Euan Hague interviews American Families United (AFU) president Kathy McGroarty-Torres about the impact on children of having one parent trapped in immigration limbo.
Euan Hague (EH): Why did you get involved with American Families United?
Kathy McGroarty-Torres (KM): My husband and I got married eleven years ago. Ten years ago, the US government rejected my petition to bring him into the US as my spouse due to his previous illegal entries. We were faced with the “10-year bar” which maintained that he had to spend ten years outside of the country before we could even try to apply again for a visa, which would also require a waiver. In essence, my only two legal options were to remain exiled with my husband for ten years or to live separated from him.
EH: How have you, and your children, been affected by your husband’s immigration status?
KM: This is a hard question to answer because the truth is that it’s hard to think of what hasn’t been affected by Ines’s status. Everything—from the jobs we pursue to the places we live—is affected by the limitations of his status. After our two sons were born, I returned to full-time work much faster than I would have liked because Ines couldn’t possibly earn enough to support us adequately and he couldn’t possibly receive benefits that would provide health coverage for the kids and me. In fact, this is the same reason I continue working full-time even though I am in graduate school now. We don’t take family vacations because we are anxious about leaving the confines of our immigrant-friendly community. Since Ines can’t leave the country, I have taken my boys to visit my in-laws in Mexico on my own. For ten years, Ines has not been able to see his parents and brothers and sisters. Last year, his father passed away and he had to experience the burial through a home video.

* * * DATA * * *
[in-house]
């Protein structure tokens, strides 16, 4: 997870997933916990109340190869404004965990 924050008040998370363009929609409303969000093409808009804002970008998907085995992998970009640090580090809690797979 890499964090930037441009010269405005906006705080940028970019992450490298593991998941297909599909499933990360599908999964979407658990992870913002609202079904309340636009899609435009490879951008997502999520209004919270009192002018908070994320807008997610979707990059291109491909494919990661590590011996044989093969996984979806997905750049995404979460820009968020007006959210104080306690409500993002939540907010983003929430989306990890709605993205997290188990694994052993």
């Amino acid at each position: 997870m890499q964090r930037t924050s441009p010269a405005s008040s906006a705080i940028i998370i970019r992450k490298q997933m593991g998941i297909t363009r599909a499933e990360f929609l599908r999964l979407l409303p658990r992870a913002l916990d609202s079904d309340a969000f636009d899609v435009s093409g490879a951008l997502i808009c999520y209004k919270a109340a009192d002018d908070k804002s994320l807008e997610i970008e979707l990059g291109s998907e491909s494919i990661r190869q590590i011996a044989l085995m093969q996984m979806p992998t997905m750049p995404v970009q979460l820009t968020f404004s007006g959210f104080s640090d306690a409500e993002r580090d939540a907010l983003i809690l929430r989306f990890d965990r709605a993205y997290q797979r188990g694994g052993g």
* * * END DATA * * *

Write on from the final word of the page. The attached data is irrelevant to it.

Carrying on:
I would also add that, as our two sons get older, I’m feeling increasingly anxious to truly set down permanent roots somewhere. When they were very young, my husband and I imagined we could pretty easily move with them to Mexico or some other Latin American country if his status made life in the US untenable for us. However, now that they are in school, I can see them growing deeply attached to their friends here—I can see them feeling like they are a part of the larger community. This makes it much harder to imagine how we could tear them away from their home here and it has given me extra incentive to work to make it possible for us to remain in the US permanently.